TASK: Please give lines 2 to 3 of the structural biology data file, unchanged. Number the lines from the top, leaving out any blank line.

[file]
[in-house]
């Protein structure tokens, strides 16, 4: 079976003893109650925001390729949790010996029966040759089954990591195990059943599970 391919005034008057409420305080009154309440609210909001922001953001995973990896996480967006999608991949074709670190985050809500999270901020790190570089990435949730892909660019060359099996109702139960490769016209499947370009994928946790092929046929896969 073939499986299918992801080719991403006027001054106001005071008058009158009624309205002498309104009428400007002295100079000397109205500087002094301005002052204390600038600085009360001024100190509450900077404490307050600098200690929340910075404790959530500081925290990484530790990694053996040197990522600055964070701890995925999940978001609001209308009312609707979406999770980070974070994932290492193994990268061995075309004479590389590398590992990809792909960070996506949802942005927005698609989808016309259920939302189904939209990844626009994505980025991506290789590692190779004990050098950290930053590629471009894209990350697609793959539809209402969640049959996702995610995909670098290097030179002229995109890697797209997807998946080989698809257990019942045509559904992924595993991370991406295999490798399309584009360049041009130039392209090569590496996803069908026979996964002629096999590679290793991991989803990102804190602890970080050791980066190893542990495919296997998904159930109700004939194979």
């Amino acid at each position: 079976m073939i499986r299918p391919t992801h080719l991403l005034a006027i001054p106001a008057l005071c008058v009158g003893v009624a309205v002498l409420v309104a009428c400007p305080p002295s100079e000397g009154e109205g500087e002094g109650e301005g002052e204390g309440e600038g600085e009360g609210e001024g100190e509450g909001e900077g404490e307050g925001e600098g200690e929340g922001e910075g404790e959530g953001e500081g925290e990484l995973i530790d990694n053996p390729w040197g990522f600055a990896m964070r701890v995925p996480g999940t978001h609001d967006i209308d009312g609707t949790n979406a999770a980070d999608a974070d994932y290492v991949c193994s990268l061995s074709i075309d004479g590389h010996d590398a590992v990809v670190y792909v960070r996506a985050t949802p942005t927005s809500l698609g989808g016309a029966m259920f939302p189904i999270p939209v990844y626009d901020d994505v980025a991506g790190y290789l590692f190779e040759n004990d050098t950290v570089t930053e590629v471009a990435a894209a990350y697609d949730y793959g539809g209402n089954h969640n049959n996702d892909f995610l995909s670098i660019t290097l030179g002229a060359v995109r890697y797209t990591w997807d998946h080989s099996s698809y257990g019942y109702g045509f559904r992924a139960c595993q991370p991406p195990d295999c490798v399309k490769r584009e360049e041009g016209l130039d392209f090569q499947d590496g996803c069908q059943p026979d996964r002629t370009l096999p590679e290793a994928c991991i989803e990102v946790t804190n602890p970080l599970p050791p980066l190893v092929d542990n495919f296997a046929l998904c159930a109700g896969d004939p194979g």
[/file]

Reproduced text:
């Protein structure tokens, strides 16, 4: 079976003893109650925001390729949790010996029966040759089954990591195990059943599970 391919005034008057409420305080009154309440609210909001922001953001995973990896996480967006999608991949074709670190985050809500999270901020790190570089990435949730892909660019060359099996109702139960490769016209499947370009994928946790092929046929896969 073939499986299918992801080719991403006027001054106001005071008058009158009624309205002498309104009428400007002295100079000397109205500087002094301005002052204390600038600085009360001024100190509450900077404490307050600098200690929340910075404790959530500081925290990484530790990694053996040197990522600055964070701890995925999940978001609001209308009312609707979406999770980070974070994932290492193994990268061995075309004479590389590398590992990809792909960070996506949802942005927005698609989808016309259920939302189904939209990844626009994505980025991506290789590692190779004990050098950290930053590629471009894209990350697609793959539809209402969640049959996702995610995909670098290097030179002229995109890697797209997807998946080989698809257990019942045509559904992924595993991370991406295999490798399309584009360049041009130039392209090569590496996803069908026979996964002629096999590679290793991991989803990102804190602890970080050791980066190893542990495919296997998904159930109700004939194979």
């Amino acid at each position: 079976m073939i499986r299918p391919t992801h080719l991403l005034a006027i001054p106001a008057l005071c008058v009158g003893v009624a309205v002498l409420v309104a009428c400007p305080p002295s100079e000397g009154e109205g500087e002094g109650e301005g002052e204390g309440e600038g600085e009360g609210e001024g100190e509450g909001e900077g404490e307050g925001e600098g200690e929340g922001e910075g404790e959530g953001e500081g925290e990484l995973i530790d990694n053996p390729w040197g990522f600055a990896m964070r701890v995925p996480g999940t978001h609001d967006i209308d009312g609707t949790n979406a999770a980070d999608a974070d994932y290492v991949c193994s990268l061995s074709i075309d004479g590389h010996d590398a590992v990809v670190y792909v960070r996506a985050t949802p942005t927005s809500l698609g989808g016309a029966m259920f939302p189904i999270p939209v990844y626009d901020d994505v980025a991506g790190y290789l590692f190779e040759n004990d050098t950290v570089t930053e590629v471009a990435a894209a990350y697609d949730y793959g539809g209402n089954h969640n049959n996702d892909f995610l995909s670098i660019t290097l030179g002229a060359v995109r890697y797209t990591w997807d998946h080989s099996s698809y257990g019942y109702g045509f559904r992924a139960c595993q991370p991406p195990d295999c490798v399309k490769r584009e360049e041009g016209l130039d392209f090569q499947d590496g996803c069908q059943p026979d996964r002629t370009l096999p590679e290793a994928c991991i989803e990102v946790t804190n602890p970080l599970p050791p980066l190893v092929d542990n495919f296997a046929l998904c159930a109700g896969d004939p194979g």